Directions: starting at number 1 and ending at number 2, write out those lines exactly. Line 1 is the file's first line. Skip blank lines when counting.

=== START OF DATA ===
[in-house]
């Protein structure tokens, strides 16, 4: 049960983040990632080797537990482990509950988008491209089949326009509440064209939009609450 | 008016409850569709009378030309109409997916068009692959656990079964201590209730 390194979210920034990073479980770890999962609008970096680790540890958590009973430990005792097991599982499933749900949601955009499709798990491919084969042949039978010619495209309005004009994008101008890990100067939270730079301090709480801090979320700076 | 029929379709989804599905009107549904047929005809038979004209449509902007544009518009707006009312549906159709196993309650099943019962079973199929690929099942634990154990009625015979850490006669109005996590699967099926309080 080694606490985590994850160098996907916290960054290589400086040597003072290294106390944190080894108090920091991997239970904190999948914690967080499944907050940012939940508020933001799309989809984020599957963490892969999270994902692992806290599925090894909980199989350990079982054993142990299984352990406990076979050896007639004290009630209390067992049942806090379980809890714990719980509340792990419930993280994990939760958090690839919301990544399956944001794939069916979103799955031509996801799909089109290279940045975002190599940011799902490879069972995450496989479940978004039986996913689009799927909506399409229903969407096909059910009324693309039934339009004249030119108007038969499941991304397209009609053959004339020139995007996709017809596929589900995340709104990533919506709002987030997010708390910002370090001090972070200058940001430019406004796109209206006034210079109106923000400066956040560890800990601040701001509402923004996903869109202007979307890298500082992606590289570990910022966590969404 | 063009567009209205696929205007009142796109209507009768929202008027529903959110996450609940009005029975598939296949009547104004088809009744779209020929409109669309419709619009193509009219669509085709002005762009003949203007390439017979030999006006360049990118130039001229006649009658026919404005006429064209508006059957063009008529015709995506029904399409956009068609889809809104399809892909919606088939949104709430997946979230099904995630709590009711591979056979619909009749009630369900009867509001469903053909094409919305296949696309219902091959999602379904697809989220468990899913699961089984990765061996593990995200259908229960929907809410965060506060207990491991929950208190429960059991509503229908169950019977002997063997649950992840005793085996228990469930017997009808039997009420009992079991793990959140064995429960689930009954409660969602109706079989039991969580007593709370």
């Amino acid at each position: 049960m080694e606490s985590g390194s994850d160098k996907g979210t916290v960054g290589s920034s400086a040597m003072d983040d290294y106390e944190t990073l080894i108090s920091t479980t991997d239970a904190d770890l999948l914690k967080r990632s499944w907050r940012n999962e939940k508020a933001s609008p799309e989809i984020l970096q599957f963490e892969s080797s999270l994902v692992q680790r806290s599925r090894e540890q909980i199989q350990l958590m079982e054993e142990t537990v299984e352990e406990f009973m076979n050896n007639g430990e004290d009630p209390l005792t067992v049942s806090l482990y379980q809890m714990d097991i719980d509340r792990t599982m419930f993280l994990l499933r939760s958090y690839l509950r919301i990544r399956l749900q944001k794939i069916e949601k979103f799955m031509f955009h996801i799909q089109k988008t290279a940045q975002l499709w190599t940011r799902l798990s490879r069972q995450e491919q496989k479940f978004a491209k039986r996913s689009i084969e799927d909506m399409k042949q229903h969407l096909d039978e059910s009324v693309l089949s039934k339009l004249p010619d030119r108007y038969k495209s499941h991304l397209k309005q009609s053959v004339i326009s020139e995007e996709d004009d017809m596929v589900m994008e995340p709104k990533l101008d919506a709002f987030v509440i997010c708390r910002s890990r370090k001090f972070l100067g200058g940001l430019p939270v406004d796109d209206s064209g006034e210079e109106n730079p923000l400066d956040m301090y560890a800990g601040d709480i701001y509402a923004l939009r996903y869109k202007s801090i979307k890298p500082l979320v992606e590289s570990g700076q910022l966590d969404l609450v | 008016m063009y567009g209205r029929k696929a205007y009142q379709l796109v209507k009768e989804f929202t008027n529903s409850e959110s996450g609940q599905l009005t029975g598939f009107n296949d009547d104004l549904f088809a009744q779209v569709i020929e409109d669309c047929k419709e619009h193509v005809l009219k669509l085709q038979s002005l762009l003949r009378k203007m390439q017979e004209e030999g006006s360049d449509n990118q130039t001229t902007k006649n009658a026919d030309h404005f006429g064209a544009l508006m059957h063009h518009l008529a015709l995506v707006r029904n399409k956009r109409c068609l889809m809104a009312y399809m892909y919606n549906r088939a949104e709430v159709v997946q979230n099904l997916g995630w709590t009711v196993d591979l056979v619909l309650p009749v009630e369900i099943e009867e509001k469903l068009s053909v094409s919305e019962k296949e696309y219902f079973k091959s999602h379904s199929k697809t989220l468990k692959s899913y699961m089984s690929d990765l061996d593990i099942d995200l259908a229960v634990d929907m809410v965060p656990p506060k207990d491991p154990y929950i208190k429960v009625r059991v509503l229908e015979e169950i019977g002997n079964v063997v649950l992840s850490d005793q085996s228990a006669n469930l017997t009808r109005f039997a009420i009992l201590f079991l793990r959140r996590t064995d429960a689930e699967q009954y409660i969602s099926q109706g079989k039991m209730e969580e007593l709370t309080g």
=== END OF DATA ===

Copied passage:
[in-house]
């Protein structure tokens, strides 16, 4: 049960983040990632080797537990482990509950988008491209089949326009509440064209939009609450 | 008016409850569709009378030309109409997916068009692959656990079964201590209730 390194979210920034990073479980770890999962609008970096680790540890958590009973430990005792097991599982499933749900949601955009499709798990491919084969042949039978010619495209309005004009994008101008890990100067939270730079301090709480801090979320700076 | 029929379709989804599905009107549904047929005809038979004209449509902007544009518009707006009312549906159709196993309650099943019962079973199929690929099942634990154990009625015979850490006669109005996590699967099926309080 080694606490985590994850160098996907916290960054290589400086040597003072290294106390944190080894108090920091991997239970904190999948914690967080499944907050940012939940508020933001799309989809984020599957963490892969999270994902692992806290599925090894909980199989350990079982054993142990299984352990406990076979050896007639004290009630209390067992049942806090379980809890714990719980509340792990419930993280994990939760958090690839919301990544399956944001794939069916979103799955031509996801799909089109290279940045975002190599940011799902490879069972995450496989479940978004039986996913689009799927909506399409229903969407096909059910009324693309039934339009004249030119108007038969499941991304397209009609053959004339020139995007996709017809596929589900995340709104990533919506709002987030997010708390910002370090001090972070200058940001430019406004796109209206006034210079109106923000400066956040560890800990601040701001509402923004996903869109202007979307890298500082992606590289570990910022966590969404 | 063009567009209205696929205007009142796109209507009768929202008027529903959110996450609940009005029975598939296949009547104004088809009744779209020929409109669309419709619009193509009219669509085709002005762009003949203007390439017979030999006006360049990118130039001229006649009658026919404005006429064209508006059957063009008529015709995506029904399409956009068609889809809104399809892909919606088939949104709430997946979230099904995630709590009711591979056979619909009749009630369900009867509001469903053909094409919305296949696309219902091959999602379904697809989220468990899913699961089984990765061996593990995200259908229960929907809410965060506060207990491991929950208190429960059991509503229908169950019977002997063997649950992840005793085996228990469930017997009808039997009420009992079991793990959140064995429960689930009954409660969602109706079989039991969580007593709370």